Accessibility: Using Alt-Tags and Aria-Labels

A critical part of creating accessible content is ensuring that screen readers can effectively communicate your experience verbally for end-users who may be relying on assistive technology to navigate the experience. This involves making sure that your text content is ordered correctly (see this article for more information), and making sure that your visual and interactive elements are all being tagged appropriately.

As Studio is a highly visual and interactive platform, you must tag all of your visual elements (think: images, videos, data visualization) as well as all of your interactive elements (think buttons, hotspots, navigation). There are two different types of tags you can apply.


Alt-tags are short descriptions that can be applied to images in the Studio. When a screen reader navigates to an image, the alt-tag is read out to the user, describing the image on the screen. It’s important to apply alt-tags to all of your important imagery in the experience, otherwise, these images will not be explained to the person navigating the content. To apply these, select an image, and at the bottom of the Design tab, you can input the short description in the field under Alt-Tag.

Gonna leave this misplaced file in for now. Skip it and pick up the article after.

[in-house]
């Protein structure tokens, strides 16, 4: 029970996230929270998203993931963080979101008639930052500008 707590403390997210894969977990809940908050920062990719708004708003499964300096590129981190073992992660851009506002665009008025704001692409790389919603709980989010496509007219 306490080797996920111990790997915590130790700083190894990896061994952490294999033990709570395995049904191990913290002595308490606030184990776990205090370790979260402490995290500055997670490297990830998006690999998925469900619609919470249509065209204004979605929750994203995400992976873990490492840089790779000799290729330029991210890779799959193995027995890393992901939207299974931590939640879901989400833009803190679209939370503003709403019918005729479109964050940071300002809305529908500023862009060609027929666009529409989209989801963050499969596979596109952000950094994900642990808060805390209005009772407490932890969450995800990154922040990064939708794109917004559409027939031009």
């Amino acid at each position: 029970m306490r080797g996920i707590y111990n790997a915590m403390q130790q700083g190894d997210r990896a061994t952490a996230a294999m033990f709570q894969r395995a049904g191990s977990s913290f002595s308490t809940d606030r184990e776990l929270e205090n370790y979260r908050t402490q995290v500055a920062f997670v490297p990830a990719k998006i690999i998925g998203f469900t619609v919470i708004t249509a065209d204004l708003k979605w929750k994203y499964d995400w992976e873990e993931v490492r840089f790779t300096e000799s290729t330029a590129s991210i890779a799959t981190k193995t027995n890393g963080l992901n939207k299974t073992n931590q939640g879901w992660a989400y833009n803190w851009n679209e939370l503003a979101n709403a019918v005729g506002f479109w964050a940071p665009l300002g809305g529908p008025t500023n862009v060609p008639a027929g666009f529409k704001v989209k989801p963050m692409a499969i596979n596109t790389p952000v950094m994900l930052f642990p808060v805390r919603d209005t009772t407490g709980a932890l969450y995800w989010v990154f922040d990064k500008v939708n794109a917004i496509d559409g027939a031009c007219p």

Similarly, Aria-labels are also short descriptions to be read by screen readers, but these can be applied to any non-images that you still want to be communicated by screen readers. Think hotspots, buttons, charts, graphs, etc. Just like alt-tags, these give your user more context and description of the assets in the experience. You can see in the screenshot below, instead of a screen reader simply reading the title and labels of the chart, we’ve added a descriptive aria-label, so the screen reader now reads “This is a bar graph demonstrating the increase in X over Y.”

We’d also recommend adding aria-labels to all of your interactive components too, so that when screen readers navigate over hotspots or clickable elements, the user is prompted with a message essentially telling them what will happen if they choose to interact with that element. In the example below, we’ve added aria-labels to the hotspots over each arrow in the carousel, letting them know what will happen if they choose to click on either hotspot. 

It’s important to make sure that you’re adding alt-tags and aria-labels to all of the interactive elements in your experience so that screen readers can properly communicate the message and important information within your experience.